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Why is Black Persian Cats so Famous?

Long Hair Black Persian Cats Biography

The Black Persian is a very old variety; it is one of the nature’s original breeds. It is still quite rare, however, probably because a perfect black is very difficult to obtain.

As with other black cats, the Persian is seen in some in some countries as a ‘lucky’ cat, notably in the United Kingdom; but in others, it is considered ‘unlucky’ instead. As with other longhaired cats, Blacks were known in Europe at the end of the sixteenth century, but no one knows exactly where they came from, as there are no reliable early records. It can be said with certainty, however, that they first appeared on the British show bench in 1871. The early black cats were more like Angoras than Persians, with long noses and big ears, but these features have now been bred out, and the current champion will have the typical snub nose, round head, and tiny ears.


Black Persian Grooming

Daily grooming with brush and comb is essential. Bathing before a show may not be necessary expect to make the coat more fluffy, but the addition of bay rum to the coat will enhance the shine. Do not use powder, as it will be impossible to brush it all out, and it will deaden the color. Dampness and strong sunlight will produce a rusty tinge on the coat, so a show cat should be kept away from these two conditions whenever possible.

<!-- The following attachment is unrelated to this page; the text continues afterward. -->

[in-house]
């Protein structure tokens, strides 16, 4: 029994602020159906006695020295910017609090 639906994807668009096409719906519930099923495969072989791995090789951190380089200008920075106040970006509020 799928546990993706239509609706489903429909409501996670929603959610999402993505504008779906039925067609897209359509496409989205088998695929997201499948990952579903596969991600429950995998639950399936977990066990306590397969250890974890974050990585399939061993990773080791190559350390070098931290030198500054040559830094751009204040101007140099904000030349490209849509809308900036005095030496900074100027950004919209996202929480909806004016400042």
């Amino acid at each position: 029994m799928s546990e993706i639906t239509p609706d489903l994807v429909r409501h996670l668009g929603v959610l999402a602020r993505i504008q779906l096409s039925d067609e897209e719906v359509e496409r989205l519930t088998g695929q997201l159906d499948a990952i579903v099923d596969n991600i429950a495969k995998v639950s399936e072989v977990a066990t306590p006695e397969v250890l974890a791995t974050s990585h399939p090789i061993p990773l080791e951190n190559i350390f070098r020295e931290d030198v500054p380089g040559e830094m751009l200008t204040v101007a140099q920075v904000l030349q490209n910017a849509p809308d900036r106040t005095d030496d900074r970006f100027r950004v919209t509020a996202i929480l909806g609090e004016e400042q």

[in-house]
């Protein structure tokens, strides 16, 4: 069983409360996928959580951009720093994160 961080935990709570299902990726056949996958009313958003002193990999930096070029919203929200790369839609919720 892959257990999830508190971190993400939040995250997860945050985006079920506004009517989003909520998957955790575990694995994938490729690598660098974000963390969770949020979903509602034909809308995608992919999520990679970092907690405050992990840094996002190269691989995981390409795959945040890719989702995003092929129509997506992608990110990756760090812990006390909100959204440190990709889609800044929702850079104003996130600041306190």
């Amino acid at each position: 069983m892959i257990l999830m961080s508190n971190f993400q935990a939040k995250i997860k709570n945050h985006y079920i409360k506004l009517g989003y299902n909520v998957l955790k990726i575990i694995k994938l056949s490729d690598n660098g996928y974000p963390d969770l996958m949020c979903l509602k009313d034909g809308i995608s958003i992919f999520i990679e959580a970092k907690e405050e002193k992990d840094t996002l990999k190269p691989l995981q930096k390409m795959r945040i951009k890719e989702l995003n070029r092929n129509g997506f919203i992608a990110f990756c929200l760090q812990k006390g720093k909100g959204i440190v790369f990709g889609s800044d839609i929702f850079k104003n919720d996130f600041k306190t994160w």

Black Persian Breeding

Mating two Black Persians will produce black kitten, but to improve type it is also necessary to outcross to some of the other colors, notably Blue or White. In this case, only the females from such crosses are used for further breeding. Black males from Black-to-Black matings are used to produce Tortoiseshells. Tortoiseshells-and-White (Calicos), Whites, Smokes, Creams, and Bi-colors.


Black Persian Kittens

All kittens are born with blue eyes, which gradually change to copper. The kittens are born black but they often have rusty coats or some white hairs until the full adult jet black coat appears. In fact, the worst kitten coats at six months old often become the densest black adults at 12 to 18 months.


Conclusion

The coat must be a solid even black all over, and each hair must be black from its tip down to its root. A real jet black is required, with no tinge of rustiness, no white hairs, and no tabby markings. Nose leather and paw pads black adults at 12 to 18 months.

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